Wednesday, October 26, 2016
Insane Discover America Tour: 2016: Grand Staircase-Escalante
No one really thinks about visiting the Grand Staircase-Escalante National Monument, certainly not in the same way they do Bryce or Arches. The Grand Staircase doesn't even hold National Park status, despite the fact that it covers a huge region, far larger than both of those National Parks put together. We stopped in at both visitor centers, and spoke with the staff inside. Both visitor centers were modern structures, with impressive amenities. This seemed odd, given how few visitors they receive. The staff helped share their love of the park by offering us a piece of cake, as they celebrated the Monument's twentieth birthday.
The second visitor center had a cast of a Utahceratops skull on display. This dinosaur species, a relative of the better known Triceratops, was discovered in Grand Staircase-Escalante National Monument, and named only six years ago. In time, I imagine more important fossil finds like that will not only help advance our knowledge of Paleontology, but also stir the public's interest in this relatively new National Monument.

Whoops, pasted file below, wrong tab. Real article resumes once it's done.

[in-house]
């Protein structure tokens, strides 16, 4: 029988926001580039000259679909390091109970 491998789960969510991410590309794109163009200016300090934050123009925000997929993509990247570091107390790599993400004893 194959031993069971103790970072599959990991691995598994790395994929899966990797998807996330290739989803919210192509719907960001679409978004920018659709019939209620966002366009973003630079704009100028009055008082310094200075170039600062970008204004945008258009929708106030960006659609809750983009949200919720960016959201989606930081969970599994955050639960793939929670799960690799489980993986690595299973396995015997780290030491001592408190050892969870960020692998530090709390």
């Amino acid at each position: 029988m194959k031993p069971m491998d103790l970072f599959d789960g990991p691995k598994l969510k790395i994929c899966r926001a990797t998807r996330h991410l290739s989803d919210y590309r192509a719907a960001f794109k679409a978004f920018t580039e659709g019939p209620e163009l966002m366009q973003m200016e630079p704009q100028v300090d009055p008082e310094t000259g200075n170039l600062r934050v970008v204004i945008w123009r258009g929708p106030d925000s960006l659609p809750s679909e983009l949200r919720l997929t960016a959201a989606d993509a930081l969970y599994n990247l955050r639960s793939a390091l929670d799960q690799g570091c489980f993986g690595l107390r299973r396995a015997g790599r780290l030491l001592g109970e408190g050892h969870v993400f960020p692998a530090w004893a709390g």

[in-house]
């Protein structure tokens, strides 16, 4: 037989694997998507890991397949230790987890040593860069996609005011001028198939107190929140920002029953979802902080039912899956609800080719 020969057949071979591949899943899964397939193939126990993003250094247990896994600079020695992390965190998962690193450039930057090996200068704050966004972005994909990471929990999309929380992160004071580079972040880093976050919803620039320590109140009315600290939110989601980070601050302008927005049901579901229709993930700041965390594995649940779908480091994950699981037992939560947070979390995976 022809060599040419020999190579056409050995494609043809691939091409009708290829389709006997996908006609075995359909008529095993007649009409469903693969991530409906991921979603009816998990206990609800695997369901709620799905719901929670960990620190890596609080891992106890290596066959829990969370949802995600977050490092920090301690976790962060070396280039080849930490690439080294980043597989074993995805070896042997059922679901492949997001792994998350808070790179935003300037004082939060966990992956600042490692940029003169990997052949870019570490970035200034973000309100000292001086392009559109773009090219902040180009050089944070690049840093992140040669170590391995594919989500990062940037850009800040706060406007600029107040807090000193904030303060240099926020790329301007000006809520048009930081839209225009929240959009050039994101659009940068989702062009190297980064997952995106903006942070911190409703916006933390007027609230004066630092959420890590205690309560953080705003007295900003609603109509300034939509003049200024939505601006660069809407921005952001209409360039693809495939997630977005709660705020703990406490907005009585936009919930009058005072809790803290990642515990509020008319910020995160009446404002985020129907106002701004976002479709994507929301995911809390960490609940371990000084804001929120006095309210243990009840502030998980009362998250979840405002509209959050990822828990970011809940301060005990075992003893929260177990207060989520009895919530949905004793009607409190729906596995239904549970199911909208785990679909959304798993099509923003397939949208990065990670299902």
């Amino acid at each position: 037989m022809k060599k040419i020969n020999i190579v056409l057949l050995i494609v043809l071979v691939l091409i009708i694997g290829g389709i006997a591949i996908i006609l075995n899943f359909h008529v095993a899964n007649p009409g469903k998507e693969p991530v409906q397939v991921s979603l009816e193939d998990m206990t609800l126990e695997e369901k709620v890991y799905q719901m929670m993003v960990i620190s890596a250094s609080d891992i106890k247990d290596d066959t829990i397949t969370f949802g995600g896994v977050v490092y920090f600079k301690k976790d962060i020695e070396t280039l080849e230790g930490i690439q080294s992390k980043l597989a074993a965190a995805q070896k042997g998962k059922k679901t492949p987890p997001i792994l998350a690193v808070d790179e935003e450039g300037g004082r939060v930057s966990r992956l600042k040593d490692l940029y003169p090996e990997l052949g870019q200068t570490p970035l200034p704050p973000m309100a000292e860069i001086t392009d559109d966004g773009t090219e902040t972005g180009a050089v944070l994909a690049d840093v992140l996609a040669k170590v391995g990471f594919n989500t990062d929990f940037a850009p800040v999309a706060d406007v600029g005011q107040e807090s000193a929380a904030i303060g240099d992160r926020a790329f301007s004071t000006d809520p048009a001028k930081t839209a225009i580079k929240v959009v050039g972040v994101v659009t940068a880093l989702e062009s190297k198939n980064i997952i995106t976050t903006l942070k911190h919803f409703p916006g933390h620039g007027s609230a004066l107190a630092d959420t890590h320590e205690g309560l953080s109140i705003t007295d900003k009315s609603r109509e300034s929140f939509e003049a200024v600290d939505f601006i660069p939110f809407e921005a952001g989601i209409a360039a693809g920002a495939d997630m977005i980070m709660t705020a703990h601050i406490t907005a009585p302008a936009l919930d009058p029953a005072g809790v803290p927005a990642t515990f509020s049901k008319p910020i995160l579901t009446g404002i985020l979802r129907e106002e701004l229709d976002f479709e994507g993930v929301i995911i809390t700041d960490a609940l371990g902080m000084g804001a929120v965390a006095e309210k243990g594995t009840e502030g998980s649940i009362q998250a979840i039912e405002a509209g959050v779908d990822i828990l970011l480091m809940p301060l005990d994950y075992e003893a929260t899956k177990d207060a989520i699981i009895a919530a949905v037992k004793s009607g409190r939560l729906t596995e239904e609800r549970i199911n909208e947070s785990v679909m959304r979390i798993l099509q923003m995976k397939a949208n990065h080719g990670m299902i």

As we drove through Grand Staircase-Escalante, it seemed that, with each turn of the road, we were seeing something new and awesome. Photographs don't do this area justice, but we took a lot that day. Off hand, I cannot remember a time when we pulled over to the side so often to take a photo, with the possible exception of our first visit to Kauai.
The photo above reminds me of the area used by the filmmakers for the planet Vulcan in the first of the recent series of Star Trek movies. It isn't--that area is located in the San Rafael Swell, another area in Utah overseen by the Bureau of Land Management. Still, it's easy to imagine Spock growing up amid a stark landscape such as this.
At one point, I noticed a cave off the side of the road. So we turned around, parked, and did a little exploring. It reminded me of similar caves I've seen in Kauai, Oregon, and Texas. The pink/red of the rock made it far different than those others, however.
Part of this area also merges with the national forest system. We passed lots of campgrounds as drove. We also passed through quite a few little towns. You're really living at the top of the world up here. Most of the time we were around nine-to-ten thousand feet elevation. You've got to be hardy to spend lots of time here, without the altitude bothering you.
I'm not sure I'd want to spend a winter in such a remote region. But it's beautiful in the autumn.